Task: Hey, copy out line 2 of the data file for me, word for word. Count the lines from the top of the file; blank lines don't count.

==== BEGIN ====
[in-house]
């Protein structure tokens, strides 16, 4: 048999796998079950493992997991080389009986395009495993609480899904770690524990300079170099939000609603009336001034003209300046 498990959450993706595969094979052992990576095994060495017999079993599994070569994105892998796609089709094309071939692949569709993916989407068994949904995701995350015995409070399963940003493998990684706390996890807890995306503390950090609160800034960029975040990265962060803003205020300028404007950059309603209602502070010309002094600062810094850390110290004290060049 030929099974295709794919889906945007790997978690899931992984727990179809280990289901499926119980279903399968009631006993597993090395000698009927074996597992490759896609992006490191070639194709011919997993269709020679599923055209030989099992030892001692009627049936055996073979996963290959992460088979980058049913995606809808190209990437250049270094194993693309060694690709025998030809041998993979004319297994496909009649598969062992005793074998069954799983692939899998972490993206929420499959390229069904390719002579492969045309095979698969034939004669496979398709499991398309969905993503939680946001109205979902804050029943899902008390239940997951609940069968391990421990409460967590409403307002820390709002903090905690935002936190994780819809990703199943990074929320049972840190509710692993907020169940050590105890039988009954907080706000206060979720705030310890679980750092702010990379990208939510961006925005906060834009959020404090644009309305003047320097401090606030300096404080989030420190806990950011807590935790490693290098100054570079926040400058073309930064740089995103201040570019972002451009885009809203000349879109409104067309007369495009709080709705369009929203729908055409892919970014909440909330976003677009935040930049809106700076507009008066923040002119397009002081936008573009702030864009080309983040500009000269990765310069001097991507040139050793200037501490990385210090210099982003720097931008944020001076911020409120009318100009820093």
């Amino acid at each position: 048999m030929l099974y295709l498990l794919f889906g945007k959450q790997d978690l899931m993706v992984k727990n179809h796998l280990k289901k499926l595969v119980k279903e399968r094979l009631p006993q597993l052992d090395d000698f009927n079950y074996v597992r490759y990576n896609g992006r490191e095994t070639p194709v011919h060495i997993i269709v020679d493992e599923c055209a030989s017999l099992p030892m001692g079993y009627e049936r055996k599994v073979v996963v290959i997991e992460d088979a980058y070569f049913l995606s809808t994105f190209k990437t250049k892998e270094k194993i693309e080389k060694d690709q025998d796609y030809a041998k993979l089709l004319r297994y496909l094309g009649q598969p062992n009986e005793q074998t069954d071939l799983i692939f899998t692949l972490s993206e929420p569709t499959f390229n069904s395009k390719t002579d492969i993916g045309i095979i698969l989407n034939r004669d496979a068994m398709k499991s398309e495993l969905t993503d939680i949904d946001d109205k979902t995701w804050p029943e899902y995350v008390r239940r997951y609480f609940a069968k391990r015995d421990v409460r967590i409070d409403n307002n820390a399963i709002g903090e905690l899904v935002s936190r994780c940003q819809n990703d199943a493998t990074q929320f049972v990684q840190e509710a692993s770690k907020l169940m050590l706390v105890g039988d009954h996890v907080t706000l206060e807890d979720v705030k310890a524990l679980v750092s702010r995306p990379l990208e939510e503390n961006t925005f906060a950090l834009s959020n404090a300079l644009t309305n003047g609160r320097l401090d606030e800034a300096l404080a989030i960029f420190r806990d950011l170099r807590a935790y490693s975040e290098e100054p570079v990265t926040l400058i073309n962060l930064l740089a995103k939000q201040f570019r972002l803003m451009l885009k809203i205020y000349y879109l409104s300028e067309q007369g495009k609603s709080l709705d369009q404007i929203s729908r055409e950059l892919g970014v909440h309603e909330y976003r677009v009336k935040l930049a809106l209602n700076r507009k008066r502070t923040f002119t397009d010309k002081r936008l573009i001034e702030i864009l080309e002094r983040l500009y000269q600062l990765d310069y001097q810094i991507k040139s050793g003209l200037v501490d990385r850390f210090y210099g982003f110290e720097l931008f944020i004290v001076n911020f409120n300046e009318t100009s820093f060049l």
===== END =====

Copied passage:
């Protein structure tokens, strides 16, 4: 048999796998079950493992997991080389009986395009495993609480899904770690524990300079170099939000609603009336001034003209300046 498990959450993706595969094979052992990576095994060495017999079993599994070569994105892998796609089709094309071939692949569709993916989407068994949904995701995350015995409070399963940003493998990684706390996890807890995306503390950090609160800034960029975040990265962060803003205020300028404007950059309603209602502070010309002094600062810094850390110290004290060049 030929099974295709794919889906945007790997978690899931992984727990179809280990289901499926119980279903399968009631006993597993090395000698009927074996597992490759896609992006490191070639194709011919997993269709020679599923055209030989099992030892001692009627049936055996073979996963290959992460088979980058049913995606809808190209990437250049270094194993693309060694690709025998030809041998993979004319297994496909009649598969062992005793074998069954799983692939899998972490993206929420499959390229069904390719002579492969045309095979698969034939004669496979398709499991398309969905993503939680946001109205979902804050029943899902008390239940997951609940069968391990421990409460967590409403307002820390709002903090905690935002936190994780819809990703199943990074929320049972840190509710692993907020169940050590105890039988009954907080706000206060979720705030310890679980750092702010990379990208939510961006925005906060834009959020404090644009309305003047320097401090606030300096404080989030420190806990950011807590935790490693290098100054570079926040400058073309930064740089995103201040570019972002451009885009809203000349879109409104067309007369495009709080709705369009929203729908055409892919970014909440909330976003677009935040930049809106700076507009008066923040002119397009002081936008573009702030864009080309983040500009000269990765310069001097991507040139050793200037501490990385210090210099982003720097931008944020001076911020409120009318100009820093």